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Entertainment director urges chamber to ‘bring our BBQ back’

Peter Eisenbrown, the entertainment director for the Blue Ridge Barbecue Festival for the past 14 years, is urging the Carolina Foothills Chamber of Commerce to reconsider its decision to end the festival.
Eisenbrown sent a letter to the chamber board asking them to “bring our barbecue back!”
He says he was stunned to learn of the chambers decision this week to stop holding the festival, and he wasnt aware that “cancellation was even on the table.”
The chamber board unanimously approved the decision in a vote on Tuesday. Chamber president Andy Millard said members of the chamber and the festival steering committee concluded the festival does not generate enough profit to justify the time it takes to host the event. Chamber leaders said they believe the organizations time and resources are better spent on multiple, smaller fundraising events that present less risk and greater profit potential.
Eisenbrown said the barbecue festival is a successful and important event for Polk County, and the community should not let it go.
“It is well run, physically. It gets tens of thousand in attendance. And it is gaining every year in national recognition,” said Eisenbrown. “Do you know what other festivals would give for the success weve built here? It feels very wrong for our community to walk away with nothing to show for it.”
Eisenbrown appears to be one of many people in the community with concerns about the chamber’s decision to stop the festival (see letters page 10 of Monday’s Bulletin). Other residents also have said they would like the chamber to reconsider or they would like to see another organization help keep the festival going.
Larry Swartz says he supports Eisenbrown’s letter and he also believes the barbecue festival “can still be a viable and important part of our community.”
“As important as this festival has been economically to the county and as much effort that many of us have put into the festival, I would have expected the chamber to be more forthcoming and would have involved more of the community in deliberations before ‘pulling the plug’ on a festival that many communities are envious to have.”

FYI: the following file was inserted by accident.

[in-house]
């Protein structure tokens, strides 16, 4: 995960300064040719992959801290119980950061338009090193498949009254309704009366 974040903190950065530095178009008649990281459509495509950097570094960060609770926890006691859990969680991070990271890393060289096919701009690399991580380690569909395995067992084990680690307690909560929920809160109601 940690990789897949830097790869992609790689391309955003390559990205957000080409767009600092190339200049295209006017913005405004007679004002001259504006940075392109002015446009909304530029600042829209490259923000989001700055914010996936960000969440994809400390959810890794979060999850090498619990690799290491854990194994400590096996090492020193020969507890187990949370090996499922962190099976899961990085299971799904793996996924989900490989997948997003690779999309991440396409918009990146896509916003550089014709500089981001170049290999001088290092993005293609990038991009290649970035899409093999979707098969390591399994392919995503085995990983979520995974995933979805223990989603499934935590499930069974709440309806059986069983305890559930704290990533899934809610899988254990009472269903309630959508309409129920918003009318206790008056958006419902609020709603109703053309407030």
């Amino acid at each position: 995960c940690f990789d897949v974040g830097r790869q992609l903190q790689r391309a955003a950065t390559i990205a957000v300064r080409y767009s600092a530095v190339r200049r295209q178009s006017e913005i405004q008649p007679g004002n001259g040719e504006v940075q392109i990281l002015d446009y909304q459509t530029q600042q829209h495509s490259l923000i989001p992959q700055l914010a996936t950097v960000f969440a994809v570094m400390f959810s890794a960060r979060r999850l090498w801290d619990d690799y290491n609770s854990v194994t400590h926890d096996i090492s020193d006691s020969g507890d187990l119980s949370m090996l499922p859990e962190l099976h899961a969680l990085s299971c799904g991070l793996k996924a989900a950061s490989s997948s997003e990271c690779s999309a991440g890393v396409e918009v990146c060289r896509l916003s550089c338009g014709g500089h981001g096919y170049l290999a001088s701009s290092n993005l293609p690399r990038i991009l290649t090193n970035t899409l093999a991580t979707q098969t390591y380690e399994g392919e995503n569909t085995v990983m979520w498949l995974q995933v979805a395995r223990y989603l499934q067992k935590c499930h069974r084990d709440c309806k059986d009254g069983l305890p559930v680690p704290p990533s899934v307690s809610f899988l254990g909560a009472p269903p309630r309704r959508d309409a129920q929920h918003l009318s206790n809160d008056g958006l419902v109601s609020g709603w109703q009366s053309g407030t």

Both Swartz and Eisenbrown say people who want to see the festival continue should contact the chamber and ask board members to immediately reconsider their decision.
Eisenbrown says he believes “there is a lot of fat that can be trimmed from the operation” to improve the profit from the festival.
“If the problem is that the event is too big for the chamber to run with volunteers alone or the liability is too great, those issues can be solved,” says Eisenbrown. “The chamber could partner with other non-profits or hire a private firm to run it turnkey, sell the event, or any number of things could be explored. This event has real value. We worked hard to earn that value. It should not simply be tossed in the trash.”
In his letter to the chamber board, Eisenbrown proposes a joint meeting between chamber board members, the barbecue festival steering committee, representatives from Tryon and Columbus, and representatives from tourism and economic development in Polk County.
He says they could meet to reorganize the festival and “put on an event in 2010 that brings the strong returns we want.”